monkey eating a banana

Getting the chimp off your back

Defeating negativity requires a positive mental approach to running. Jenny Chambers, an admired and fondly remembered contributor, tells us how to put the chattering chimp in his place and suggests other helpful techniques in this article first published in 2015

We all have our different reasons for running, whether it’s to lose weight, to prepare for races or to enjoy time with friends, but we all have days when it’s hard to get out. Think of all the excuses we come up with: it’s too cold/windy/rainy today; there isn’t enough time in our busy schedule; and so on.

And then there is that little voice in your head when you do start a run which says ‘it’s too much like hard work to do intervals/run tempo today, let’s just go steady instead’ or ‘it’s a long way home, let’s just cut it short here’. Psychologists call this negative chatter, and it reaches us all, no matter what our standard.

I set off for a run just the other day, but when I began moving I felt dreadful. Drizzle was getting into my eyes, my legs felt as if they were made of concrete, and the chimp on my shoulder was busy with his negative chatter. Are you familiar with chimps?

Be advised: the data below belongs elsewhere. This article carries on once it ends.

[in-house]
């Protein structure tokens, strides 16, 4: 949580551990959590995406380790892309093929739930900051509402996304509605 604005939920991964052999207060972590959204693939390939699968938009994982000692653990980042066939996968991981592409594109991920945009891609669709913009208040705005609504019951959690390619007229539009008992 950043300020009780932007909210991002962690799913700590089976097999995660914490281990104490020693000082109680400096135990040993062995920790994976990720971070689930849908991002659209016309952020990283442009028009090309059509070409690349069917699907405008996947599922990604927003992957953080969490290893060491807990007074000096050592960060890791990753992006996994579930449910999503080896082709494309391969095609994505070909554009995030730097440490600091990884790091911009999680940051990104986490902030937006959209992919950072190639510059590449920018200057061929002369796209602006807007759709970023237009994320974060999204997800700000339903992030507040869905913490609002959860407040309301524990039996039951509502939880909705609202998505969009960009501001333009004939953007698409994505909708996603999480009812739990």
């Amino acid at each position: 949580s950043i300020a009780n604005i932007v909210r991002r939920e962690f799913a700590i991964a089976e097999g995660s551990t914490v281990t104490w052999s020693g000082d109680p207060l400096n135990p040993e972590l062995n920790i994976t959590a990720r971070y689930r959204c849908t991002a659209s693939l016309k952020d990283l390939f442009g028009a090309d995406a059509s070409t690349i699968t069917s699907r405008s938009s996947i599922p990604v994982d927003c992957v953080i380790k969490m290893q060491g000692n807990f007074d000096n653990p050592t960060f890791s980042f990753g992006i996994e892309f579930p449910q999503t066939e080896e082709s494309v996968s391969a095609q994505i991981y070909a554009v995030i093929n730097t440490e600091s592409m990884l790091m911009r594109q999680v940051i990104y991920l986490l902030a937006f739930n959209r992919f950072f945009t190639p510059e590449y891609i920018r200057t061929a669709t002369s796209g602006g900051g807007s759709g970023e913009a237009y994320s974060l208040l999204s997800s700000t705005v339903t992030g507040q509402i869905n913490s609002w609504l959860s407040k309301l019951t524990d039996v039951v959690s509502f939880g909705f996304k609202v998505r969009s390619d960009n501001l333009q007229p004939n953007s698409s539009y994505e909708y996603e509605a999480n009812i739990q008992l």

Dr Steve Peters, who is the psychologist to British Cycling and has helped many sports people to perform at their best by facing their demons, wrote a book called ‘The Chimp Paradox’. He describes our emotions as our chimp, which we must keep in his place by making logical and rational decisions rather than giving into the negative comments proffered by the chimp.

Mine was certainly on good form that day, telling me to go home, then to cut the run short, then to stop and walk ... and this was in the first 10 minutes!

I decided then that this run was going to be good practice in chimp management, rather than adding value to my training diary. I visualised feeding my chimp with a banana to keep him quiet every time I felt a negative thought, and then putting him in a cupboard so I didn’t have to see him in my mind. By the time I got onto the path around the reservoir I was beginning to feel better and although running slowly because I was still fatigued, I knew there was a good reason why I was tired (my hard interval session the previous day), and I was able to disassociate from my sore legs by listening to the birdsong.